How to Show an Employer You’d Be a Great Remote Worker
For employers, remote arrangements involve a leap of faith. Thus, they want to stack the odds in favor of success by hiring mature, skilled individuals capable of managing time and producing quality work without on-site supervision.
A job seeker can start building that foundation of trust during the hiring process by paying attention to the following actions that help employers gain confidence in someone’s potential to be a great remote worker:
Present your track record.
What better way to demonstrate telecommuting ability than a history of doing it? Qualms subside greatly upon knowing that other companies gave you the opportunity and you delivered. Your resume and cover letter should clearly feature what you accomplished in a remote setting and for which employers.
As you craft your “evidence,” remember to include freelance projects and part-time work-from-home opportunities. If necessary, bring up in-office occasions where you handled assignments independently or exhibited exceptional time management. Such instances show the ability to organize, prioritize, and deliver without hand-holding.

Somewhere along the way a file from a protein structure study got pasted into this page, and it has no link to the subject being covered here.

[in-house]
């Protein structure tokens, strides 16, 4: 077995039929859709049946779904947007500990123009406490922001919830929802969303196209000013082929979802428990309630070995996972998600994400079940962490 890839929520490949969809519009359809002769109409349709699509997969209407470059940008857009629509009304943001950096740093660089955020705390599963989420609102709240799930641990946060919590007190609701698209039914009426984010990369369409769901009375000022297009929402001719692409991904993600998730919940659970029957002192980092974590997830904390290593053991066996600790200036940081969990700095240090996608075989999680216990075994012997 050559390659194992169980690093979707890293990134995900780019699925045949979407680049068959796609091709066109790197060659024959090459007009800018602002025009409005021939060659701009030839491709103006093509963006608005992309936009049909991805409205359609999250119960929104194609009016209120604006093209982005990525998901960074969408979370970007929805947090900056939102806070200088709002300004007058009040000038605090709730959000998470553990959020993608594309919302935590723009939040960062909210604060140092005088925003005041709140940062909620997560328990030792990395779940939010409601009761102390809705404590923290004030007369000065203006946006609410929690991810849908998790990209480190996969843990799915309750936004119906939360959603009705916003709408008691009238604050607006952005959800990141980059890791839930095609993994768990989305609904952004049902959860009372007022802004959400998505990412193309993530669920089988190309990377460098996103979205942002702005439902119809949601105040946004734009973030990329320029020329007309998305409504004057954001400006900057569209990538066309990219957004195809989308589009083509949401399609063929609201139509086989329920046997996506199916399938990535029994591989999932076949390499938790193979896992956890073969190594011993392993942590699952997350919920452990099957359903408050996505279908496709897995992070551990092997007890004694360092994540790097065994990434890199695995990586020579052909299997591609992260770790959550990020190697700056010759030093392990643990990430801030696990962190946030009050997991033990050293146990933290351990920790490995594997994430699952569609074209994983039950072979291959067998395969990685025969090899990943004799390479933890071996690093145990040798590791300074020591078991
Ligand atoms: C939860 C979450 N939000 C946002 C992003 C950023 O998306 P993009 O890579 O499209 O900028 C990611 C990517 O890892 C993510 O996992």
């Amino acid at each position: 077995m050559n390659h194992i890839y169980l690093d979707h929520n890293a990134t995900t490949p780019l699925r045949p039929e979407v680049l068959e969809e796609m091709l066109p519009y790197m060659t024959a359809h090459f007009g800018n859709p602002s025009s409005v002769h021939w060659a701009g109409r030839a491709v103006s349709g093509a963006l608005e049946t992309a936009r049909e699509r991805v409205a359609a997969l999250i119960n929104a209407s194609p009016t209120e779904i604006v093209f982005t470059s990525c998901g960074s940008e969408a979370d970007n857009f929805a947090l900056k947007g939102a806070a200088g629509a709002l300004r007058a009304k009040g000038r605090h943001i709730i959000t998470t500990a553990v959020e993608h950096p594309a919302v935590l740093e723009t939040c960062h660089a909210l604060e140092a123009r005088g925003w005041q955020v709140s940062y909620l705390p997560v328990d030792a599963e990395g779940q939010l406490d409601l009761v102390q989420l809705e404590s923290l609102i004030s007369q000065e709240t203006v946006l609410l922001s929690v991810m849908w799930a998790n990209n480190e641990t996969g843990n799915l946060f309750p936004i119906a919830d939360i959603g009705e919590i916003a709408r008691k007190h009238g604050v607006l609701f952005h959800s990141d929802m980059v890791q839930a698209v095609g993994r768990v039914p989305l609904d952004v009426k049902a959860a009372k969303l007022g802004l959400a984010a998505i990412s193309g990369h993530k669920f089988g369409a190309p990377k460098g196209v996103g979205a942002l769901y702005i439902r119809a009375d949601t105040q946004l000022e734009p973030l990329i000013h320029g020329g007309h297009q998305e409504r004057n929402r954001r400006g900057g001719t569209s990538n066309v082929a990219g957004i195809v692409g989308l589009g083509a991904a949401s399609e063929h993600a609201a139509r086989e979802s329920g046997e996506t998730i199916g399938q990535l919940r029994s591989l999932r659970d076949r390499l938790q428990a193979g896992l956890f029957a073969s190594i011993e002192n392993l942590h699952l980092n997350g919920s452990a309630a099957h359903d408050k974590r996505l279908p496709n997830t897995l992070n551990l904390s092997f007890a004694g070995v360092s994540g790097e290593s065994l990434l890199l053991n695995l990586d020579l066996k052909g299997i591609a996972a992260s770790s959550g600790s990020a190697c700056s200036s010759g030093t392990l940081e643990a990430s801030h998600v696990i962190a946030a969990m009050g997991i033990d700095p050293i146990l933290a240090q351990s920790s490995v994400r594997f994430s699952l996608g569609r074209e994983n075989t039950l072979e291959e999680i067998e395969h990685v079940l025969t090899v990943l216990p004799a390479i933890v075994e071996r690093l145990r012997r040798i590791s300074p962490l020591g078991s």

Forgo jokes about hoping to work in your pajamas if asked why you want to telecommute. Hiring managers want serious candidates. Dress appropriately for video interviews. Discuss your home office set-up, especially in terms of quietness and limited distractions. Acknowledge the challenges of remote work, and outline how you’ll deal with them. Focus on what you bring to the table as a future employee rather than on how telecommuting will solve your after-school childcare dilemma.
Demonstrate your communication skills.
Employers consistently rank the ability to communicate effectively as one of the top traits for telecommuters to possess. Aid your case by returning calls and emails promptly. Produce error-free, succinct correspondence and application material. Ask relevant questions to gain understanding or double-check your comprehension. If you have experience using chat platforms, collaborating via shared documents, or participating in video conferences, point that out.
Be a great worker.
Finally, don’t get so wrapped up in the remote aspect of the position that you fail to convey why you’re the best person for the job itself. Cover all the qualifications in the listing to specify how your background and skills meet the company’s needs. A history of excellence gets a hiring manager’s attention regardless of where the work will be performed!
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By Beth Braccio Hering | Categories: Work Remotely